the frigate constitution the central figure of the navy under sail (Google eBook)

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1900
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Page 219 - Ay, tear her tattered ensign down ! Long has it waved on high, And many an eye has danced to see That banner in the sky ; Beneath it rung the battle shout, And burst the cannon's roar ; The meteor of the ocean air Shall sweep the clouds no more. " Her deck, once red with heroes...
Page 52 - To secure respect to a neutral flag requires a naval force organized and ready to vindicate it from insult or aggression. This may even prevent the necessity of going to war by discouraging belligerent powers from committing such violations of the rights of the neutral party as may, first or last, leave no other option.
Page 219 - Shall sweep the clouds no more. Her deck once red with heroes' blood, Where knelt the vanquished foe, When winds were hurrying o'er the flood And waves were white below, No more shall feel the victor's tread, Or know the conquered knee ; The harpies of the shore shall pluck The eagle of the sea ! Oh, better that her shattered hulk Should sink beneath the wave ; Her thunders shook the mighty deep, And there should be her grave : Nail to the mast her holy flag, Set every threadbare sail, And give...
Page 250 - ... with unceasing diligence ; the pride of two peoples to whom naval affairs are so generally familiar has cleared all the details and laid bare all the episodes, and through the sneers which the victors should have spared, merely out of care for their own glory, at every step can be seen that great truth, that there is only success for those who know how to prepare it.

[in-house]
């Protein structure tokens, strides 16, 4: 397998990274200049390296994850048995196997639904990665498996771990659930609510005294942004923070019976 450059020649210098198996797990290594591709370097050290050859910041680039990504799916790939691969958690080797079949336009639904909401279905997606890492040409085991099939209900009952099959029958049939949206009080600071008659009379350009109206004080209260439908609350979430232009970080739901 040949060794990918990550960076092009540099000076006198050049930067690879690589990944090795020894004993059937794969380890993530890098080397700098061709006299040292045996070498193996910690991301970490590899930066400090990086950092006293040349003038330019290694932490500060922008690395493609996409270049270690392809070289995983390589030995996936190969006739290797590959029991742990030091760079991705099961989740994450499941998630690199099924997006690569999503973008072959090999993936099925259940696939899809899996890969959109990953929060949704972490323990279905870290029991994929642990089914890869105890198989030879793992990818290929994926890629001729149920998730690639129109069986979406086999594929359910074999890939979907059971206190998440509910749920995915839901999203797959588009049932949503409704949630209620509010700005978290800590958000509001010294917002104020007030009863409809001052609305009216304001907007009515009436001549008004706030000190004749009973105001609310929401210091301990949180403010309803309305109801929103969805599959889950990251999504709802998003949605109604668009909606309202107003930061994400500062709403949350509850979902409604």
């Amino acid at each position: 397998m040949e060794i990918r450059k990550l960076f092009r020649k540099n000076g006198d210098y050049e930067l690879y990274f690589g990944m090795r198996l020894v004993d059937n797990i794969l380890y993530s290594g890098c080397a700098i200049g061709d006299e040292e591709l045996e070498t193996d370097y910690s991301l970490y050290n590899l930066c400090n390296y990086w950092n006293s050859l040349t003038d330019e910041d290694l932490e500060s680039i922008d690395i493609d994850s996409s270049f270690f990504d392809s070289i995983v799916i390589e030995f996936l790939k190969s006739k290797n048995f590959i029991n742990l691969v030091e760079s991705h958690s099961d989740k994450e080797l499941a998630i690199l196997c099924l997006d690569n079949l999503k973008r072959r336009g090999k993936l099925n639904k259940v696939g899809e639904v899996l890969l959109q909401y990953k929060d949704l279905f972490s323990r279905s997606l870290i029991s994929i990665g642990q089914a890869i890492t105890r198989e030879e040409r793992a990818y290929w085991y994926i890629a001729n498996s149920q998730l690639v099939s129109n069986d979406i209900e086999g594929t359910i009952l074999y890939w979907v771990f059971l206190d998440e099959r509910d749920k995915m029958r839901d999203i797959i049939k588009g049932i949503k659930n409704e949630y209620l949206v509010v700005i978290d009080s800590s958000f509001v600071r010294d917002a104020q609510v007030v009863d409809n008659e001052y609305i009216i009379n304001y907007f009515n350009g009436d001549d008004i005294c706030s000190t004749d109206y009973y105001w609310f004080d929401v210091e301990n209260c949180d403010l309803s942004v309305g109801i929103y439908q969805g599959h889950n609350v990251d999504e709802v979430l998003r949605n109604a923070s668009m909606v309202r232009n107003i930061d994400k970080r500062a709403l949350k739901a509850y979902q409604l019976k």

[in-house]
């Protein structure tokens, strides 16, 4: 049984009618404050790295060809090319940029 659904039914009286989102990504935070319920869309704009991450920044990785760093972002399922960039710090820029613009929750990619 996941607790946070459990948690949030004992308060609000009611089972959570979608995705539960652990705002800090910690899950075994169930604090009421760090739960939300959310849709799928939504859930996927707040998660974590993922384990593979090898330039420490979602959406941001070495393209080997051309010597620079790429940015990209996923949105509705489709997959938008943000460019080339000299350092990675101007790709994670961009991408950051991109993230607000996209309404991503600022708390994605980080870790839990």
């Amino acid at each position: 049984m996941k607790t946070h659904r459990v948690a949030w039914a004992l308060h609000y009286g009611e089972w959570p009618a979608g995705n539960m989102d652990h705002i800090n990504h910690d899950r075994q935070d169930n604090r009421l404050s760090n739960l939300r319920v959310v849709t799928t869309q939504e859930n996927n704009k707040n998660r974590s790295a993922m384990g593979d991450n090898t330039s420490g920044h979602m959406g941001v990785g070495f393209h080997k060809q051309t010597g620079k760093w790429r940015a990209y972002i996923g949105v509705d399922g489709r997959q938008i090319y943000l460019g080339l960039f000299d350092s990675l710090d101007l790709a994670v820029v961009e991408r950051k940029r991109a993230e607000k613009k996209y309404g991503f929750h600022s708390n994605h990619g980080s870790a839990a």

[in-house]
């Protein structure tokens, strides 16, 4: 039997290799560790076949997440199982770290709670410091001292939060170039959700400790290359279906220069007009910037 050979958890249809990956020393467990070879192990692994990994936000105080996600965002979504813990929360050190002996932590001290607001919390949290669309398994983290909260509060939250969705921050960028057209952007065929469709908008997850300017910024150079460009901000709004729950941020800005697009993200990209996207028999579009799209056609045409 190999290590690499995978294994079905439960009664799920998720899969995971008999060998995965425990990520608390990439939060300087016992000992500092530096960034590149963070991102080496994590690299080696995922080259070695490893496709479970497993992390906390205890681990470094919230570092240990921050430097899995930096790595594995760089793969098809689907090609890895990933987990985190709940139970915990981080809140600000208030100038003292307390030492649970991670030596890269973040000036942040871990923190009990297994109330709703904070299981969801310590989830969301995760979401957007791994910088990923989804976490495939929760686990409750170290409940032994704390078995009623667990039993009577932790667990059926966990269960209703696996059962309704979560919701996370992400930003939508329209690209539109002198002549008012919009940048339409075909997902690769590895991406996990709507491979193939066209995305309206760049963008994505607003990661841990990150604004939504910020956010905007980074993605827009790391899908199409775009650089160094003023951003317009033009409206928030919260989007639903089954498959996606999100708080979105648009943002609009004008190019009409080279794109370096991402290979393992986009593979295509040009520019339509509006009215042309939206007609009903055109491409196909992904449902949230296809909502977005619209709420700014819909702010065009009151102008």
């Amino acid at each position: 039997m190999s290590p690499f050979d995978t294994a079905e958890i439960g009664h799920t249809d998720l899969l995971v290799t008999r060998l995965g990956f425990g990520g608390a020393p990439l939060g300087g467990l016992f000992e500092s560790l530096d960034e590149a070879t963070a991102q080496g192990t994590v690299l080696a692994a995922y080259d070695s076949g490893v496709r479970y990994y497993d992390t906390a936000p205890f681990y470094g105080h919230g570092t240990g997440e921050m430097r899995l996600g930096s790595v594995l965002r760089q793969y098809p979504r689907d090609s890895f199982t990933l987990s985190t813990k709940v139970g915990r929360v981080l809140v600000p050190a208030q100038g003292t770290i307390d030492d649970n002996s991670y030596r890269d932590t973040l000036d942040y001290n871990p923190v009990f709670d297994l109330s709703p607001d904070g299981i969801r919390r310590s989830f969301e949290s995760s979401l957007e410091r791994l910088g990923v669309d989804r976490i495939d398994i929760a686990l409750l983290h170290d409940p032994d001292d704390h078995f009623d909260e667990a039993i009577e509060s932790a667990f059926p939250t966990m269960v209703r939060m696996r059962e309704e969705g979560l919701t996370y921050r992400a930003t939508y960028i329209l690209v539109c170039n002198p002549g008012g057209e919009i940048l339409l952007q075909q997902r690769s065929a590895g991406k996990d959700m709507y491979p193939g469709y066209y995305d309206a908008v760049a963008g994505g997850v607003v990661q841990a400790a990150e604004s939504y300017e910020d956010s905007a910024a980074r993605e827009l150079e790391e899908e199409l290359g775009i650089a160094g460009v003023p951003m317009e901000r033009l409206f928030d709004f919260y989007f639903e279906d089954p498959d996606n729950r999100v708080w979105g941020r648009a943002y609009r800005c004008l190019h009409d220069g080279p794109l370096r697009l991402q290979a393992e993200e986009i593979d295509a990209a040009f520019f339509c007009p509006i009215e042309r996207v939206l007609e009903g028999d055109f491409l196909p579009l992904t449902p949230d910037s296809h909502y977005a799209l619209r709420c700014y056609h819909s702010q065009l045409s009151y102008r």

Page 30 - If I were to make peace with everybody, what should I do with my corsairs ? what should I do with my soldiers ? They would take off my head for the want of other prizes, not being able to live on their miserable allowance.
Page 71 - Newman, his officers, and men. May they arrive in safety at the place of their destination and present to the Dey of Algiers one of the finest specimens of elegant naval architecture which was ever borne on the Piscataqua's waters.
Page 169 - It was not long after this before I retired from the quarter-deck to the cock-pit ; of course I saw no more of the action until the firing ceased, but I heard and felt much of its effects ; for soon after I left the deck, the firing commenced on board the Guerriere, and was kept up almost constantly until about six o'clock, when I heard a tremendous explosion from the opposing frigate. The effect of her shot seemed to make the Guerriere reel, and tremble as though she had received the shock of an...
Page 37 - They are superior to any European frigate, and if others should be in company, our frigates can always lead ahead and never be obliged to go into action, but on their own terms, except in a calm; in blowing weather our ships are capable of engaging to advantage double-deck ships.
Page 183 - PM commenced the action within good grape and canister distance, the enemy to windward, but much further than I wished. At 2 30 our wheel was shot entirely away.
Page 168 - At two PM, we discovered a large sail to windward, bearing about North from us. We soon made her out to be a frigate. She was steering off from the wind, with her head to the Southwest, evidently with the intention of cutting us off as soon as possible. Signals were soon made by the...

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